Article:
TVB Europe 78 November / December 2020

Page 16


Carry On... Up the Kyber before and after being remastered by ITV Content Delivery

can manually remove any that it misses, so in theory we can remove all of the dust and have a spotless film. The problem is that the more aggressively the software looks for things to remove, the more likely it is to result in false positives, removing items that are supposed to be part of the scene. For example, in the battle scenes in the final act of Carry On... Up the Khyber, we came across three elements that the software was repeatedly picking out as a defect to be corrected: flashes of gunfire, rubble from explosions, and the thin swords of the Burpa tribe, all of which were being removed to varying extents. This isn’t a flaw of the software; it’s actually working as intended. If you imagine the moment a gun is fired as captured on film, you have the frames immediately before the gun is fired, a single frame in which a bright white flash is visible at the end of the gun, and then the frames after the gun is fired. In other words, you have one frame containing a white blotch that isn’t visible on the frames before and after, which is exactly what the software is looking for. As operators, we can combat this by turning down the aggressiveness and tweaking other settings, but even when the tool is working at its minimum, false positives are possible, especially with elements like gunfire.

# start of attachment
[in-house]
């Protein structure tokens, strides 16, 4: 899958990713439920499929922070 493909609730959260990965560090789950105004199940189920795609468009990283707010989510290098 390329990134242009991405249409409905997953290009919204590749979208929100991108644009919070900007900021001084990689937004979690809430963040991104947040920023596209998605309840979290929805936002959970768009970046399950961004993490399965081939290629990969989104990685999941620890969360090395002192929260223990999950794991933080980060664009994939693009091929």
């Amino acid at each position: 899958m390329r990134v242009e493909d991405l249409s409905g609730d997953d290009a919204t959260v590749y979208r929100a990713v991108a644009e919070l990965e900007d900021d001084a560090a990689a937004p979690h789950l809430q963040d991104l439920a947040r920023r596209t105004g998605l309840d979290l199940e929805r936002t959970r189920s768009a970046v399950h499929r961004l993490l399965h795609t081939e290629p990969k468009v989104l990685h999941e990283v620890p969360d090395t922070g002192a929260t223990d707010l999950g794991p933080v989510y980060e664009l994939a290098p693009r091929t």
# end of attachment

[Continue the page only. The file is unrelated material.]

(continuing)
The solution was that for some shots, and even just occasional frames, we had to turn the tool off altogether, allowing the dust to remain. The difficulty comes in pushing the software far enough that it removes as many blemishes as possible, without removing anything else. That isn’t a hard-defined line; it requires some judgement, and a lot of trial and error. It’s a similar story with scratch removal, which works in much the same way as dust removal, in that the software looks for established parameters (in this case, vertical lines of user-set width and colours) and uses frames before and after to replace the pixels. And as with dust removal, there is the danger of false positives, in which the software picks out elements of the scene that it identifies as a scratch and tries to remove it. But even when it correctly picks out scratches, we have to be careful that its attempt to cover them up isn’t resulting in digital artifacting. A good example would be a wide shot, in which the scratch runs directly down a character’s face. In this situation, there may not be enough detail in the image for the software to adequately replicate the details of the face, and the result is slightly blurry, slightly pixelated. In this case, we would rather leave the scratch in, at least for the frames during which it runs over the face, as my preference as a viewer would be to see a film imperfection rather than a digital one. Of course, it’s possible to go through frame-by-frame, manually removing dust and scratches without relying on the automated software. In fact, this is a necessary part of our process. In cases like the aforementioned battle sequence at the end of Khyber, we had to comb through individual shots and scenes to manually remove defects. Where possible, we choose not to do this for entire projects because it’s hugely more time-consuming, and often less accurate – you’re relying on human eyes to pick out every defect in what can be a complex image, and inevitably things will get missed. The trade-off is that a human won’t mistake the flash of a gunshot as a piece of white dust, but we therefore find it more appropriate to trust the software, know its limitations, and correct any errors it makes along the way. In an ideal world, we would be able to remove every defect, to create a pristine reproduction of a print from 1968. The reality is that we can get 95 per cent of the way there, producing a result that is hugely cleaned up from the original scan, and a vast improvement over its standard definition counterpart. The last five per cent is a black hole. It consumes time and money in the relentless pursuit of perfection. Ultimately, it’s better to leave in a scratch that in the future could, with improved software and experience, be removed flawlessly, than introduce an artifact that will remain. Perhaps the appropriate question is not “where do we start?”, but “where do we stop?” n

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